Robert A. Nagourney, M.D.

Cancer patients and their physicians can find themselves at the wrong end of many scientific discoveries. For example, the drug capecitabine, sold commercially as Xeloda, was originally marketed at a daily dose of 2500 mg/m2 given for two weeks.

This schedule developed by the pharmaceutical investigators, is known as the maximum tolerated dose (MTD) and it performed well against other regimens for breast and colon cancer. With an FDA approval in hand, oncologists began administering the drug on the recommended schedule.

It did not take long before physicians and their patients realized that 2500 mg/m2/day was more than many patients could tolerate. Hand-foot Syndrome (an inflammation of the skin of palms and soles), mucositis (oral ulcers) myelosuppression (lowered blood counts) and diarrhea were all observed. Immediately clinical physicians began to dose de-escalate. Soon these astute practitioners established more appropriate dose schedules and the drug found its rightful place as a useful therapeutic in many diseases.

What was interesting was that activity continued to be observed. It appeared that the high dose schedule was simply toxic and that lower doses worked fine, with fewer side effects.

Modern targeted agents have been introduced over recent years with dose schedules reminiscent of capecitabine. The drug sunitinib, approved for the treatment of renal cell carcinoma, is given at 50 mg daily for four weeks in a row, followed by a two week rest. Despite good activity, toxicities like mucositis and skin rash often set in by the third week. What remained unclear was whether these schedules were warranted. A recent report in the Annals of Oncology examined this very question. In a retrospective analysis of patients with kidney cancer the physicians found that lowering the dose of sunitinib preserved activity but reduced toxicity.

As a practitioner, I have long reduced my patient’s schedule of sunitinib to two weeks on, one week off or even 11 days on, 10 days off. In one patient that I treated for a gastrointestinal stromal tumor (GIST), I achieved a durable complete remission with just 25 mg/day, given seven days each month, a remission that persists to this day, seven years on.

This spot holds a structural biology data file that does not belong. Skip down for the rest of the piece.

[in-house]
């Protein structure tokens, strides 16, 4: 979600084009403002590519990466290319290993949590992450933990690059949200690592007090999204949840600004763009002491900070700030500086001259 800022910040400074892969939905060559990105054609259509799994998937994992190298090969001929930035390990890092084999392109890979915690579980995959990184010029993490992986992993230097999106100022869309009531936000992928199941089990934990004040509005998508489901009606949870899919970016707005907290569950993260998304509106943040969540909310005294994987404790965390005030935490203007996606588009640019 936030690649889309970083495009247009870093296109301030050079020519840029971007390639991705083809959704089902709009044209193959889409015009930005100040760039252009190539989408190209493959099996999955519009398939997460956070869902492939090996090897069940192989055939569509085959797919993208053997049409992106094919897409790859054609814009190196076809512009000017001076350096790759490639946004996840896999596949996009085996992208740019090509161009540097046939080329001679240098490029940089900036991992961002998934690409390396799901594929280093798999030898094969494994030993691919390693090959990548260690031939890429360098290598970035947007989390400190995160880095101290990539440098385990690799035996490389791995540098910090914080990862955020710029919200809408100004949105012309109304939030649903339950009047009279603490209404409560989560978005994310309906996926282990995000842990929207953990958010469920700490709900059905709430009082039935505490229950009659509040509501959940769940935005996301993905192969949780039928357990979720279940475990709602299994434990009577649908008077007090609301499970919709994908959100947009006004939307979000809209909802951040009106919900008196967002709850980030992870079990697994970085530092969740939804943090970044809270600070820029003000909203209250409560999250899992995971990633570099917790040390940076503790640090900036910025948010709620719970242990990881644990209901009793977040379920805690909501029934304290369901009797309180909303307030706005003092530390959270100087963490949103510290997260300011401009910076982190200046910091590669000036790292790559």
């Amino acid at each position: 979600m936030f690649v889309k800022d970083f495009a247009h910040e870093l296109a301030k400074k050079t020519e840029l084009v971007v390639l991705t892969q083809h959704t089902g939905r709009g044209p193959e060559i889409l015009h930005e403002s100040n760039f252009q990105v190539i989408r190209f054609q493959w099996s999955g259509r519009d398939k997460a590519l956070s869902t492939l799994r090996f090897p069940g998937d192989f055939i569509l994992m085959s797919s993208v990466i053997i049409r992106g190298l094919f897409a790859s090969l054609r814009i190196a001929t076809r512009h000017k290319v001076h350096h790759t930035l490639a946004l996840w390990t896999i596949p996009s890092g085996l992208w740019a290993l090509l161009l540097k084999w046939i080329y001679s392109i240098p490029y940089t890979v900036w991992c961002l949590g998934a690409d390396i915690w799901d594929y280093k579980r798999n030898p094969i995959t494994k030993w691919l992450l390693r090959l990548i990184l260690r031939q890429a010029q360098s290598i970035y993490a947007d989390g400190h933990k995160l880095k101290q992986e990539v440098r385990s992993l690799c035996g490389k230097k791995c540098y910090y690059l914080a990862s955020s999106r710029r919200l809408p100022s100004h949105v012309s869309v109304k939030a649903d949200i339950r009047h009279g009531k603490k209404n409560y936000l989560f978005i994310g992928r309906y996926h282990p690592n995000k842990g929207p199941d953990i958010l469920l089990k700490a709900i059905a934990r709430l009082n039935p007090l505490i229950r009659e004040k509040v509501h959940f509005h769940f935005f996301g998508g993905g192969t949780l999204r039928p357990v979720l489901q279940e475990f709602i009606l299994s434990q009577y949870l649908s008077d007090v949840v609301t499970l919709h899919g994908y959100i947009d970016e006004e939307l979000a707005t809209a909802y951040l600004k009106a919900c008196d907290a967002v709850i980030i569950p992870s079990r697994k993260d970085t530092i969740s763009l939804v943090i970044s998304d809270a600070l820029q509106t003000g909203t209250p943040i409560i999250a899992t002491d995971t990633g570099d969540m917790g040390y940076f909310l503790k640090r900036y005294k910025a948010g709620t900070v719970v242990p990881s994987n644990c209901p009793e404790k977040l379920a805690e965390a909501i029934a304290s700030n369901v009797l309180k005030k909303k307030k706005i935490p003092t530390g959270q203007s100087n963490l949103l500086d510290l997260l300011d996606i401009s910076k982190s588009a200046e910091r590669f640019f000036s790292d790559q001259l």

We are in a new world of targeted therapy, one in which very few people understand the kinetics, pharmacodynamics and response profiles of patients for novel drugs. In our laboratory, favorable dose response curves often suggest that many agents could be administered at lower doses. More interestingly, some patients who do not carry the “targets” for these drugs nonetheless respond. This has broad implications for multi-targeted inhibitors like sunitinib that can influence multiple targets simultaneously.

As so often happens, it is the nimble clinical physicians with their feet on the ground, confronting the very real needs of their patients who can outmaneuver and outthink their academic colleagues. The trend toward consolidation in medicine and the absorption of clinical practices into hospital groups all using standardized algorithms has the risk of stifling the very independence and creativity of practicing oncologists that has proven both effective and cost-effective for our patients and our medical system at large.
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Old 05-21-2015, 11:05 PM
gdpawel gdpawel is offline
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Default Chemotherapy Dosing

In the August 10, 2012 issue of the Journal of Clinical Oncology, Dr. John Marshall and Dr. Otto Ruech from Georgetown University in Washington, DC, raised the question of how they choose the approved and recommended dose for each chemotherapy drug as well as some of the newer non-chemotherapy drugs.

For each drug there is a recommended dose which is generally multiplied by an individual’s meter-squared number. A person’s meter-square (m2) number is a mathematical relationship of their height and weight.

For example, in the Adriamycin + Cytoxan regimen, the dose of Adriamycin is 60 mg per m2. Therefore, if you are 1.5 m2, one multiplies 60 times 1.5 to calculate a total dose of 90 mg for that individual.

How is that first number arrived at, the Adriamycin number? That number, which is different for every drug, is arrived at experimentally. When a drug is first studied in people, one begins at a low dose calculated from studies done in animals.